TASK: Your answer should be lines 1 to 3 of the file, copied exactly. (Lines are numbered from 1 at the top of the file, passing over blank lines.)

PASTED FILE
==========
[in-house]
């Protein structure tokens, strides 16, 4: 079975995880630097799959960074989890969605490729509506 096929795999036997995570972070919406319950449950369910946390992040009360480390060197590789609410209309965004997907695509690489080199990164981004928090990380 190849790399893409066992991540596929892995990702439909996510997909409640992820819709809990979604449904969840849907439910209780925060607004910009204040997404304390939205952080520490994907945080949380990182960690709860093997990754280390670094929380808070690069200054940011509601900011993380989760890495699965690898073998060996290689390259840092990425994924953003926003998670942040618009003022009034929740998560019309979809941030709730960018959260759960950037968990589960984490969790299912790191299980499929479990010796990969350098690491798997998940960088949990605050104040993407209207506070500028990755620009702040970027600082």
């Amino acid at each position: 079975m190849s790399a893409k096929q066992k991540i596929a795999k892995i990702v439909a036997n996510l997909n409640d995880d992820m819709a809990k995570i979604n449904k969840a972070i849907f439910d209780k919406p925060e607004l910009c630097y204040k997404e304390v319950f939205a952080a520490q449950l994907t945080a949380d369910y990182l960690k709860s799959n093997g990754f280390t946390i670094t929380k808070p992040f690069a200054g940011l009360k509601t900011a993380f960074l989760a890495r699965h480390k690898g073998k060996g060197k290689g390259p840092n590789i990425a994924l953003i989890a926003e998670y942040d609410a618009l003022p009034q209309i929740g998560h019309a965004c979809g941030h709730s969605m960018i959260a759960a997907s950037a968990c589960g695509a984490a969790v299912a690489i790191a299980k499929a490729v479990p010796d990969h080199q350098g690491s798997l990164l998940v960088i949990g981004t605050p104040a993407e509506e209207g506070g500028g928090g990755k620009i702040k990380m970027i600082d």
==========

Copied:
[in-house]
């Protein structure tokens, strides 16, 4: 079975995880630097799959960074989890969605490729509506 096929795999036997995570972070919406319950449950369910946390992040009360480390060197590789609410209309965004997907695509690489080199990164981004928090990380 190849790399893409066992991540596929892995990702439909996510997909409640992820819709809990979604449904969840849907439910209780925060607004910009204040997404304390939205952080520490994907945080949380990182960690709860093997990754280390670094929380808070690069200054940011509601900011993380989760890495699965690898073998060996290689390259840092990425994924953003926003998670942040618009003022009034929740998560019309979809941030709730960018959260759960950037968990589960984490969790299912790191299980499929479990010796990969350098690491798997998940960088949990605050104040993407209207506070500028990755620009702040970027600082």
């Amino acid at each position: 079975m190849s790399a893409k096929q066992k991540i596929a795999k892995i990702v439909a036997n996510l997909n409640d995880d992820m819709a809990k995570i979604n449904k969840a972070i849907f439910d209780k919406p925060e607004l910009c630097y204040k997404e304390v319950f939205a952080a520490q449950l994907t945080a949380d369910y990182l960690k709860s799959n093997g990754f280390t946390i670094t929380k808070p992040f690069a200054g940011l009360k509601t900011a993380f960074l989760a890495r699965h480390k690898g073998k060996g060197k290689g390259p840092n590789i990425a994924l953003i989890a926003e998670y942040d609410a618009l003022p009034q209309i929740g998560h019309a965004c979809g941030h709730s969605m960018i959260a759960a997907s950037a968990c589960g695509a984490a969790v299912a690489i790191a299980k499929a490729v479990p010796d990969h080199q350098g690491s798997l990164l998940v960088i949990g981004t605050p104040a993407e509506e209207g506070g500028g928090g990755k620009i702040k990380m970027i600082d």